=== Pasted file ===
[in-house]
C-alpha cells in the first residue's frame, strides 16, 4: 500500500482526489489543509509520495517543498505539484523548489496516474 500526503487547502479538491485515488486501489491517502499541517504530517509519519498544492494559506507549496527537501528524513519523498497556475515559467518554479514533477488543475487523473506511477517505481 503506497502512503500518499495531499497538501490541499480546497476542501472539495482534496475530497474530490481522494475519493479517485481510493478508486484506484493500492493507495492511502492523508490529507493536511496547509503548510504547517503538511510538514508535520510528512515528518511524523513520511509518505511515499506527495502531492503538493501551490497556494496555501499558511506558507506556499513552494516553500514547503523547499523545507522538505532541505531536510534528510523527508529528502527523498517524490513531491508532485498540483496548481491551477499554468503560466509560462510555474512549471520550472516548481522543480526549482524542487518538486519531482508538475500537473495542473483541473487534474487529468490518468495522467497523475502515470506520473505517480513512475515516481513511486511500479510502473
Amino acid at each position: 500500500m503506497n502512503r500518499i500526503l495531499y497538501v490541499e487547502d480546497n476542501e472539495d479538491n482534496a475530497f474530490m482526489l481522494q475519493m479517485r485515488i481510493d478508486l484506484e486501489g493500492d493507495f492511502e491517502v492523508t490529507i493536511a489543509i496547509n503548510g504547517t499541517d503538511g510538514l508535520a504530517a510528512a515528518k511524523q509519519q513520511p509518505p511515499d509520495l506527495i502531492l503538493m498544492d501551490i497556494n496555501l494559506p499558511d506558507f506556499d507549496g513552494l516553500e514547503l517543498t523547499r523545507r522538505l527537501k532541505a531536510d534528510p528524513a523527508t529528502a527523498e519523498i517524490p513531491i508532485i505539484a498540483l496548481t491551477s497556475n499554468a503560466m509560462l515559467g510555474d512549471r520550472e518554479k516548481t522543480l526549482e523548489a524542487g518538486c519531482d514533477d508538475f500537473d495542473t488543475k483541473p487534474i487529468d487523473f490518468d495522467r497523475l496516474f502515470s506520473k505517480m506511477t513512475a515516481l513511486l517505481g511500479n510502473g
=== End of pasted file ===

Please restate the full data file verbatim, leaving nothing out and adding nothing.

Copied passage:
[in-house]
C-alpha cells in the first residue's frame, strides 16, 4: 500500500482526489489543509509520495517543498505539484523548489496516474 500526503487547502479538491485515488486501489491517502499541517504530517509519519498544492494559506507549496527537501528524513519523498497556475515559467518554479514533477488543475487523473506511477517505481 503506497502512503500518499495531499497538501490541499480546497476542501472539495482534496475530497474530490481522494475519493479517485481510493478508486484506484493500492493507495492511502492523508490529507493536511496547509503548510504547517503538511510538514508535520510528512515528518511524523513520511509518505511515499506527495502531492503538493501551490497556494496555501499558511506558507506556499513552494516553500514547503523547499523545507522538505532541505531536510534528510523527508529528502527523498517524490513531491508532485498540483496548481491551477499554468503560466509560462510555474512549471520550472516548481522543480526549482524542487518538486519531482508538475500537473495542473483541473487534474487529468490518468495522467497523475502515470506520473505517480513512475515516481513511486511500479510502473
Amino acid at each position: 500500500m503506497n502512503r500518499i500526503l495531499y497538501v490541499e487547502d480546497n476542501e472539495d479538491n482534496a475530497f474530490m482526489l481522494q475519493m479517485r485515488i481510493d478508486l484506484e486501489g493500492d493507495f492511502e491517502v492523508t490529507i493536511a489543509i496547509n503548510g504547517t499541517d503538511g510538514l508535520a504530517a510528512a515528518k511524523q509519519q513520511p509518505p511515499d509520495l506527495i502531492l503538493m498544492d501551490i497556494n496555501l494559506p499558511d506558507f506556499d507549496g513552494l516553500e514547503l517543498t523547499r523545507r522538505l527537501k532541505a531536510d534528510p528524513a523527508t529528502a527523498e519523498i517524490p513531491i508532485i505539484a498540483l496548481t491551477s497556475n499554468a503560466m509560462l515559467g510555474d512549471r520550472e518554479k516548481t522543480l526549482e523548489a524542487g518538486c519531482d514533477d508538475f500537473d495542473t488543475k483541473p487534474i487529468d487523473f490518468d495522467r497523475l496516474f502515470s506520473k505517480m506511477t513512475a515516481l513511486l517505481g511500479n510502473g